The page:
We’re in day 2 of the Manuel Velez innocence hearing in Brownsville, Texas. As we’ve previously explained, this case posed a dilemma because two adults were in a Brownsville home on Halloween 2005 when 11-month- old Angel Moreno was taken to the hospital unable to breathe. Both adults, Manuel Velez and Acela Moreno, the boy’s mother, pointed the finger at one another as the perpetrator. But no witness, physical, forensic, or other evidence suggests Manuel ever hurt this or any other child.
Nevertheless, to prove Manuel was the perpetrator – and convince a jury to sentence him to death – the state claimed that Manuel must have killed the child because the child only began showing evidence of injuries and abuse during the two weeks in which he (and his mother) lived with Manuel. Those two weeks ran up to the day the child was hospitalized.
At Manuel’s 2008 trial, the key to the state’s timeline theory was the testimony of, Dr. Norma Farley, a forensic pathologist. Farley stated in her trial testimony that the child’s injuries were all two weeks old or less.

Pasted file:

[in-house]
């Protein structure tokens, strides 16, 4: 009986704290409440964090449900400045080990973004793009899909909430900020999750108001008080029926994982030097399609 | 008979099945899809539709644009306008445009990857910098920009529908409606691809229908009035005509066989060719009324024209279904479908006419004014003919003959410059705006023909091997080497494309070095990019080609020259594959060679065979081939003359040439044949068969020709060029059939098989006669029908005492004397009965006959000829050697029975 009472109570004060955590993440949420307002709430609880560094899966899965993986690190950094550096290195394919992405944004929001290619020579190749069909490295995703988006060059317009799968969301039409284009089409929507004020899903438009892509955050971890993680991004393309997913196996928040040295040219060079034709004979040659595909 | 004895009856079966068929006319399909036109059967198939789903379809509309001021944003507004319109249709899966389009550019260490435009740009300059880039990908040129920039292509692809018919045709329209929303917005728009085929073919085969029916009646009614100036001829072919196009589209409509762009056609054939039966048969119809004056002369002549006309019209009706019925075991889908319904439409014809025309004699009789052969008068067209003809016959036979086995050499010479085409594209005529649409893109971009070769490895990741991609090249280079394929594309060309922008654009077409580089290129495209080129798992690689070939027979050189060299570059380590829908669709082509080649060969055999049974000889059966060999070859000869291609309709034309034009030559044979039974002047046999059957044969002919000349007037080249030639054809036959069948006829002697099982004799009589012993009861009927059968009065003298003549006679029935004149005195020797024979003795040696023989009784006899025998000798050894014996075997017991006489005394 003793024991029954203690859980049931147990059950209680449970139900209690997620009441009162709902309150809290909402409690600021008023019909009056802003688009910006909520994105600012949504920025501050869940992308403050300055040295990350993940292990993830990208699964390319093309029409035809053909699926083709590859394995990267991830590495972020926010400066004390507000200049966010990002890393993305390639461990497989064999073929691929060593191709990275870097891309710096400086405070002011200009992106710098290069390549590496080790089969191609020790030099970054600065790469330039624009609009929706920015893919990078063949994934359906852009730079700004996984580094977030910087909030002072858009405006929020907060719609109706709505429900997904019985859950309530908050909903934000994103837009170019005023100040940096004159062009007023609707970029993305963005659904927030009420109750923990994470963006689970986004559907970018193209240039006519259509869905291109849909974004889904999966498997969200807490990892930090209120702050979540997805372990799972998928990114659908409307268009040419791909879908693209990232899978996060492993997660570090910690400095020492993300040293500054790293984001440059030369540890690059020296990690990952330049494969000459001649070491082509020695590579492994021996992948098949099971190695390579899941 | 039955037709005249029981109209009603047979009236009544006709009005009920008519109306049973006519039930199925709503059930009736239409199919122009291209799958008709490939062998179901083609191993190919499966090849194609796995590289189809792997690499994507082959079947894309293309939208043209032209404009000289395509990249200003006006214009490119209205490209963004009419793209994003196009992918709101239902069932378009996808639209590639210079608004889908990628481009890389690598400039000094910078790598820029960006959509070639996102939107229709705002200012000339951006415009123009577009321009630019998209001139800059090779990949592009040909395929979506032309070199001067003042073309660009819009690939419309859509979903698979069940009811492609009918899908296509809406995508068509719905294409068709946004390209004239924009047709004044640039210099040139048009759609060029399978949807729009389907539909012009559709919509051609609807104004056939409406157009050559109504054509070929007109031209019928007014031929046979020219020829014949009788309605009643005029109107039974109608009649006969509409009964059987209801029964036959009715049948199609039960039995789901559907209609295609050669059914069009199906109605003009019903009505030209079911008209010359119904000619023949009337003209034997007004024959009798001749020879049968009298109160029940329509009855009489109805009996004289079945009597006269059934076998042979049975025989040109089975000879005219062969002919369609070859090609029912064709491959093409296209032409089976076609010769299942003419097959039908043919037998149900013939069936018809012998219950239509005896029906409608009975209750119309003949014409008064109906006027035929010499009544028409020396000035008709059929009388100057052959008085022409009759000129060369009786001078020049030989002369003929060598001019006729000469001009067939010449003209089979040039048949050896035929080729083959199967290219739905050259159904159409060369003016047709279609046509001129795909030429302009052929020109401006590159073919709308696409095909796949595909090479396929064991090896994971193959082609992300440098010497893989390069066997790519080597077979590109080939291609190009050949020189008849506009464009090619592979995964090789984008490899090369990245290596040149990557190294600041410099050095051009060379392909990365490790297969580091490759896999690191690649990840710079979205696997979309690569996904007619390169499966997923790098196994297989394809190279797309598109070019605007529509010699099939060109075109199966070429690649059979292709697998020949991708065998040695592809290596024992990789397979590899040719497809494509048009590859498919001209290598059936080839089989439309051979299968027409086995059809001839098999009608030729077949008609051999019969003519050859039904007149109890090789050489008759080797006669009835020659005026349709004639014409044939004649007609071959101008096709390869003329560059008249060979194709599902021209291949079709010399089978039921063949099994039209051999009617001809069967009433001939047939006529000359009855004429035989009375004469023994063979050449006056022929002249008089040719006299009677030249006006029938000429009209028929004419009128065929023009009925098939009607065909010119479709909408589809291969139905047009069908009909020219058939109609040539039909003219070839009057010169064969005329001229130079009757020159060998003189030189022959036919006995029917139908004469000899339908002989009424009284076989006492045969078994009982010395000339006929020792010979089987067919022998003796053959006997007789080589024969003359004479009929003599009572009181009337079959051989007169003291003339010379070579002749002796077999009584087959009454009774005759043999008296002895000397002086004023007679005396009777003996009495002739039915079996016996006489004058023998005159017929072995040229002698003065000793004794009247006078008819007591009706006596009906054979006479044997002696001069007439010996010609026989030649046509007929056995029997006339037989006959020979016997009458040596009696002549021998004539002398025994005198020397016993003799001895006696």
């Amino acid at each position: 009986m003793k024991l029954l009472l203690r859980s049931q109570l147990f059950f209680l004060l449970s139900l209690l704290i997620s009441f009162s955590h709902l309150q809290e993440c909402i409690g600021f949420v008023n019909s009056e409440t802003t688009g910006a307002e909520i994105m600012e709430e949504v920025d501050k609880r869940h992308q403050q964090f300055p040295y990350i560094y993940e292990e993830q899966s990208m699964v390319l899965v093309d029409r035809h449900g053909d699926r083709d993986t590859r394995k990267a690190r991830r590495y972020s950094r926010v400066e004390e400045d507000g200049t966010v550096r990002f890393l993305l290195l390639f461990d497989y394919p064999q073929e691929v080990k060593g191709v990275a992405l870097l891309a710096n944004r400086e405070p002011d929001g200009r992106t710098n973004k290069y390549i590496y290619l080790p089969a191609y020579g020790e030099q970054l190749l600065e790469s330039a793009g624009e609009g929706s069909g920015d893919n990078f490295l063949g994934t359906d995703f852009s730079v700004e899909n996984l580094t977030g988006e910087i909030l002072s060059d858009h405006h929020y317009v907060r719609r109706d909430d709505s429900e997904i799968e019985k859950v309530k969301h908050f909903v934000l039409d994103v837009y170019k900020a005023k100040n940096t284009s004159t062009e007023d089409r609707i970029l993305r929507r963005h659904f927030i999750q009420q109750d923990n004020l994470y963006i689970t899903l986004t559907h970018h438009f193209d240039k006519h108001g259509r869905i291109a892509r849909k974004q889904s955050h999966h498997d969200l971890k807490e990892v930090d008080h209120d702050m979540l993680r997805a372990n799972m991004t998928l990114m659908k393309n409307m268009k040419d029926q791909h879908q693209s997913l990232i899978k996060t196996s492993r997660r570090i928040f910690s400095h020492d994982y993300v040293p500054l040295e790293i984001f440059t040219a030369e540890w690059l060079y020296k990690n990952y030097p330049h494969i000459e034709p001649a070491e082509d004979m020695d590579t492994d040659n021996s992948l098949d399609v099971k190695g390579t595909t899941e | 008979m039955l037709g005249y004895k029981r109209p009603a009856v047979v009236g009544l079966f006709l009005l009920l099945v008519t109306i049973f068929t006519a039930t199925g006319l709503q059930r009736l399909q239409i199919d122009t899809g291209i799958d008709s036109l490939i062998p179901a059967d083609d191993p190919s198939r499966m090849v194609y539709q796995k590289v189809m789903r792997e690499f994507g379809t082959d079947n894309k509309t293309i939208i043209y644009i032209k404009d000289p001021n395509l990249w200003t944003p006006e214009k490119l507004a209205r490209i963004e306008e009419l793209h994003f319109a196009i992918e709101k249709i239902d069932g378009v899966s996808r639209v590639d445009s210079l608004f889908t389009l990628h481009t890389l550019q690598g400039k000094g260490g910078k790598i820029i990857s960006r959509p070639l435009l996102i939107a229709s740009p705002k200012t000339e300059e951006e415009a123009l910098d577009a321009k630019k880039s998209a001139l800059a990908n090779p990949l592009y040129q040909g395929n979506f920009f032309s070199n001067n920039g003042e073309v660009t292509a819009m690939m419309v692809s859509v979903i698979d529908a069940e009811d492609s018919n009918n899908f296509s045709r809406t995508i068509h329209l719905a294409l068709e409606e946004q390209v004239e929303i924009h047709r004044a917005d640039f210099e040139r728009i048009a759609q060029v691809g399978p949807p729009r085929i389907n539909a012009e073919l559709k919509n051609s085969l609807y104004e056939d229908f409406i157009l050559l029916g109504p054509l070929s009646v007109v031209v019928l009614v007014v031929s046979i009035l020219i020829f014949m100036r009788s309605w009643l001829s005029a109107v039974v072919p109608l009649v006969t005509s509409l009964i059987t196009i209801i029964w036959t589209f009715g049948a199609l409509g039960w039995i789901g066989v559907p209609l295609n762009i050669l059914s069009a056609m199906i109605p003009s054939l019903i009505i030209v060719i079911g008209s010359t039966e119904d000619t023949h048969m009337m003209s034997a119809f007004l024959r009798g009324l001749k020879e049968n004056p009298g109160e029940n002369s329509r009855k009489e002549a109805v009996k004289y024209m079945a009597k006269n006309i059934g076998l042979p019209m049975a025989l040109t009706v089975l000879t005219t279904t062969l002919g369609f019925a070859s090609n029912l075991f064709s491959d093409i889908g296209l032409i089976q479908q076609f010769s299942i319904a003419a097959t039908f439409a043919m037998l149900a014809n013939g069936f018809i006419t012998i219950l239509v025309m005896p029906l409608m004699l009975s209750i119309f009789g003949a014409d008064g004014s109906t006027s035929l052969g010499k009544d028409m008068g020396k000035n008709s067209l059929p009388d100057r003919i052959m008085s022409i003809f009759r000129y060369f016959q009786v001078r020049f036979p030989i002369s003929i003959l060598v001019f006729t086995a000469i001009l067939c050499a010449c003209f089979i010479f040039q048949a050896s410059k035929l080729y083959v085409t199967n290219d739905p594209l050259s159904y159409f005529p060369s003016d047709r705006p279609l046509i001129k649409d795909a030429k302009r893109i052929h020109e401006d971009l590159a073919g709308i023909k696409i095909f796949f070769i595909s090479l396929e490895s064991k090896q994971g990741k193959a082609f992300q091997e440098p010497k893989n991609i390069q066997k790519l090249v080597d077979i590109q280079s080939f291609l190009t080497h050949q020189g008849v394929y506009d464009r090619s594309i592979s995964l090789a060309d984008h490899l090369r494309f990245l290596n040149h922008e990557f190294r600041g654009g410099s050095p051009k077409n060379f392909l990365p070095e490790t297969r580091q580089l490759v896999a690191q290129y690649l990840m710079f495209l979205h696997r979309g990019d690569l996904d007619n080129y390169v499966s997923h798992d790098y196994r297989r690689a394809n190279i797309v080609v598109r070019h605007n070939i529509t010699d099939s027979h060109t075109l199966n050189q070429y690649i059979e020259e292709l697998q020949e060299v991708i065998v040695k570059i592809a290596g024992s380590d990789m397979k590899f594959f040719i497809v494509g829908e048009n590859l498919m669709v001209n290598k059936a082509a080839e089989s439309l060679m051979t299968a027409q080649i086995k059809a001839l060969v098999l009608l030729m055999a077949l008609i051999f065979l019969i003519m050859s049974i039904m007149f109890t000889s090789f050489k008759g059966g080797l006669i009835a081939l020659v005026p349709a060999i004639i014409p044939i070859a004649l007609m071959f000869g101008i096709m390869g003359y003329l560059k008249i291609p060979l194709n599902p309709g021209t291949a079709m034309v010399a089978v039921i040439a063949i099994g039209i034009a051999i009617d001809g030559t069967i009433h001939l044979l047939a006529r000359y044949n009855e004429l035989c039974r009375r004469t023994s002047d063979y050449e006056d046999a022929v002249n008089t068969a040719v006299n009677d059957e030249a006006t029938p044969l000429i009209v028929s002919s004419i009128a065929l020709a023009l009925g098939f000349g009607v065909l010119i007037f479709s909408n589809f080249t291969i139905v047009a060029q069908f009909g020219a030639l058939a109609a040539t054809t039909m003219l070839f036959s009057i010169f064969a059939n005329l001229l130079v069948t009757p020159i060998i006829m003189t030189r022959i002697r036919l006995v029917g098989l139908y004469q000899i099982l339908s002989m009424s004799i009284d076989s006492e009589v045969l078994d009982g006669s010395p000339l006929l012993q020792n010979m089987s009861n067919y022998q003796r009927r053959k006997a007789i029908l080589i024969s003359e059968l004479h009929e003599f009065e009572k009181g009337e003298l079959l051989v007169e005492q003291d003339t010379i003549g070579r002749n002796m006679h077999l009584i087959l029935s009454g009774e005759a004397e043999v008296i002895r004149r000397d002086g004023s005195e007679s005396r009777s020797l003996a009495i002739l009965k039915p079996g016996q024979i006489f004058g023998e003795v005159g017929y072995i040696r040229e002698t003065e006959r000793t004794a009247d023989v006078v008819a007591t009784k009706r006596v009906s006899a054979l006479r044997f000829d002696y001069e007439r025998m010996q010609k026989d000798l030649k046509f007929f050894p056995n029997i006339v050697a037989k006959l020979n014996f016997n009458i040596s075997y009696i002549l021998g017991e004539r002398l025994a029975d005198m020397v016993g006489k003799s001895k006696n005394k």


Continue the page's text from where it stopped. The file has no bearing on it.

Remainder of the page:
Much of that changed today, dismantling the state’s timeline theory. Farley told the court today that various injuries occurred outside of the 14-day window when he lived with Manuel. First, she agreed with the neuropathologist, to whom she had sent the child’s brain for evaluation, that the child suffered brain injuries going back 18-36 days. That means those injuries had to have occurred while Manuel was in Tennessee working construction (from Sept. 10 to Oct. 14). Second, she conceded the child’s skull fractures could have been up to 20 days old. Third, she identified a scar on the child’s foot at the time of autopsy that was far more than two weeks old. The scar, Farley testified, appeared to be an intentional burn to the child’s foot.
Put all of this together with prior proof that Acela Moreno had admitted to biting and burning her child, and the only logical conclusion is that Manuel Velez is innocent and Acela Moreno guilty.
Farley’s testimony also shone a light on defense counsel’s woefully inadequate performance at Manuel’s trial. She testified that, if any lawyer for the state or defense had bothered to ask her the same questions she faced today, she would have disclosed that the child had injuries older than 14 days. Appallingly, Manuel’s trial counsel, who was charged with protecting his rights, never asked these questions.
So this hearing is not only about innocence, but about whether Manuel received the adequate assistance of counsel required by the Sixth Amendment. Farley’s testimony showed that counsel fell far short of what’s required.
The hearing continues tomorrow.